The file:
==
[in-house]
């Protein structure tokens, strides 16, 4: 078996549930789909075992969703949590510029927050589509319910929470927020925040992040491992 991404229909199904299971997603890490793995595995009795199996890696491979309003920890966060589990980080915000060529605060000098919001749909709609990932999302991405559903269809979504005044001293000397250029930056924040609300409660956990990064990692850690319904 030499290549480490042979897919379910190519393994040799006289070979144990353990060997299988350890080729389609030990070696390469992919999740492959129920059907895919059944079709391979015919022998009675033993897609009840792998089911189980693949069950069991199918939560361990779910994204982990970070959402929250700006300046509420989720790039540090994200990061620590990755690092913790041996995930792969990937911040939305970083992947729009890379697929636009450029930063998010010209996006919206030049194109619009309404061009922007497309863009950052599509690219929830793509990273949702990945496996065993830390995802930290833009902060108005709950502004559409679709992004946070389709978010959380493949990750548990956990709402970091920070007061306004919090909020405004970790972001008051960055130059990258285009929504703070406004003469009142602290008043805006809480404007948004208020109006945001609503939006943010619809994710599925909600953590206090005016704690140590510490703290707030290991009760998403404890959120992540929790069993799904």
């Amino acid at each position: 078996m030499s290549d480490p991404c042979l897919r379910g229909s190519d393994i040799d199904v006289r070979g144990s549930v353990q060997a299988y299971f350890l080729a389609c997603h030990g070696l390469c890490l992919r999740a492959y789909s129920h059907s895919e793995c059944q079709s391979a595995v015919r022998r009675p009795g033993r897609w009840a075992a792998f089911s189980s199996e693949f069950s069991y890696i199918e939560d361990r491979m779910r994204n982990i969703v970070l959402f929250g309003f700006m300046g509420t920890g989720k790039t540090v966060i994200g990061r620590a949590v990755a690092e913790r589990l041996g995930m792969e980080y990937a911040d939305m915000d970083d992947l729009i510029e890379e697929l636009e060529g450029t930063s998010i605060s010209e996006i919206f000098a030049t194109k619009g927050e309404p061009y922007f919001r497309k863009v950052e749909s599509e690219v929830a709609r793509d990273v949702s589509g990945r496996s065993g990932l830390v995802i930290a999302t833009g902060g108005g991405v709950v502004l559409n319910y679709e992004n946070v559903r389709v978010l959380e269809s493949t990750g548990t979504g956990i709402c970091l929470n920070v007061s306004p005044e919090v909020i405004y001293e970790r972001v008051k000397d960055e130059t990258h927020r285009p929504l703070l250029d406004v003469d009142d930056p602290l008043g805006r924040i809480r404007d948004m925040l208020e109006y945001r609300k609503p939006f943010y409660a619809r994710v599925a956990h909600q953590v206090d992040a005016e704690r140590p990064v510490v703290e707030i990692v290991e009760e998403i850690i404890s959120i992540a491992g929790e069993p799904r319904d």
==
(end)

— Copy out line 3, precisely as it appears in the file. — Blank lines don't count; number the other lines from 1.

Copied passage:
């Amino acid at each position: 078996m030499s290549d480490p991404c042979l897919r379910g229909s190519d393994i040799d199904v006289r070979g144990s549930v353990q060997a299988y299971f350890l080729a389609c997603h030990g070696l390469c890490l992919r999740a492959y789909s129920h059907s895919e793995c059944q079709s391979a595995v015919r022998r009675p009795g033993r897609w009840a075992a792998f089911s189980s199996e693949f069950s069991y890696i199918e939560d361990r491979m779910r994204n982990i969703v970070l959402f929250g309003f700006m300046g509420t920890g989720k790039t540090v966060i994200g990061r620590a949590v990755a690092e913790r589990l041996g995930m792969e980080y990937a911040d939305m915000d970083d992947l729009i510029e890379e697929l636009e060529g450029t930063s998010i605060s010209e996006i919206f000098a030049t194109k619009g927050e309404p061009y922007f919001r497309k863009v950052e749909s599509e690219v929830a709609r793509d990273v949702s589509g990945r496996s065993g990932l830390v995802i930290a999302t833009g902060g108005g991405v709950v502004l559409n319910y679709e992004n946070v559903r389709v978010l959380e269809s493949t990750g548990t979504g956990i709402c970091l929470n920070v007061s306004p005044e919090v909020i405004y001293e970790r972001v008051k000397d960055e130059t990258h927020r285009p929504l703070l250029d406004v003469d009142d930056p602290l008043g805006r924040i809480r404007d948004m925040l208020e109006y945001r609300k609503p939006f943010y409660a619809r994710v599925a956990h909600q953590v206090d992040a005016e704690r140590p990064v510490v703290e707030i990692v290991e009760e998403i850690i404890s959120i992540a491992g929790e069993p799904r319904d």